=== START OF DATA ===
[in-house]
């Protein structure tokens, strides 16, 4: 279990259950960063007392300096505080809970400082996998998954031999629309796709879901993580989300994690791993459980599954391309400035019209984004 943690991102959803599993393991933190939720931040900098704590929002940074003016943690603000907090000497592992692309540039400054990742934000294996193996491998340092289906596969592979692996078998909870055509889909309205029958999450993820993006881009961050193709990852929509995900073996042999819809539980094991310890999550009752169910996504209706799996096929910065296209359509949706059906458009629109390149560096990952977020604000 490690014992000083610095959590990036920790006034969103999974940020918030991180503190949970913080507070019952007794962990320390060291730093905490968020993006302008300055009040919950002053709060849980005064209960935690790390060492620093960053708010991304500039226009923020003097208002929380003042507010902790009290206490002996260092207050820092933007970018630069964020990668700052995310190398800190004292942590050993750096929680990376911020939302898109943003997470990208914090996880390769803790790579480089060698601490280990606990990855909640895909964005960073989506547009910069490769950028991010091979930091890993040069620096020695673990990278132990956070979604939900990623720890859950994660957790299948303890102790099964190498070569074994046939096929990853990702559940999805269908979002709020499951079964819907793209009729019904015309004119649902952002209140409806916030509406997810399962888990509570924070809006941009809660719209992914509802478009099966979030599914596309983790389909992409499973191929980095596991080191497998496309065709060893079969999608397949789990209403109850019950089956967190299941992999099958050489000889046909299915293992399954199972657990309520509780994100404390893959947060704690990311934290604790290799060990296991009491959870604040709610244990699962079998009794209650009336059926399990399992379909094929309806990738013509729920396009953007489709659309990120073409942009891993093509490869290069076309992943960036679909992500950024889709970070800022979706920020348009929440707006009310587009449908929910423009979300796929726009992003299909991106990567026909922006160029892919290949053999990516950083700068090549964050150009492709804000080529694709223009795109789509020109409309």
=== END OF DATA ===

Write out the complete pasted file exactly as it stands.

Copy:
[in-house]
């Protein structure tokens, strides 16, 4: 279990259950960063007392300096505080809970400082996998998954031999629309796709879901993580989300994690791993459980599954391309400035019209984004 943690991102959803599993393991933190939720931040900098704590929002940074003016943690603000907090000497592992692309540039400054990742934000294996193996491998340092289906596969592979692996078998909870055509889909309205029958999450993820993006881009961050193709990852929509995900073996042999819809539980094991310890999550009752169910996504209706799996096929910065296209359509949706059906458009629109390149560096990952977020604000 490690014992000083610095959590990036920790006034969103999974940020918030991180503190949970913080507070019952007794962990320390060291730093905490968020993006302008300055009040919950002053709060849980005064209960935690790390060492620093960053708010991304500039226009923020003097208002929380003042507010902790009290206490002996260092207050820092933007970018630069964020990668700052995310190398800190004292942590050993750096929680990376911020939302898109943003997470990208914090996880390769803790790579480089060698601490280990606990990855909640895909964005960073989506547009910069490769950028991010091979930091890993040069620096020695673990990278132990956070979604939900990623720890859950994660957790299948303890102790099964190498070569074994046939096929990853990702559940999805269908979002709020499951079964819907793209009729019904015309004119649902952002209140409806916030509406997810399962888990509570924070809006941009809660719209992914509802478009099966979030599914596309983790389909992409499973191929980095596991080191497998496309065709060893079969999608397949789990209403109850019950089956967190299941992999099958050489000889046909299915293992399954199972657990309520509780994100404390893959947060704690990311934290604790290799060990296991009491959870604040709610244990699962079998009794209650009336059926399990399992379909094929309806990738013509729920396009953007489709659309990120073409942009891993093509490869290069076309992943960036679909992500950024889709970070800022979706920020348009929440707006009310587009449908929910423009979300796929726009992003299909991106990567026909922006160029892919290949053999990516950083700068090549964050150009492709804000080529694709223009795109789509020109409309």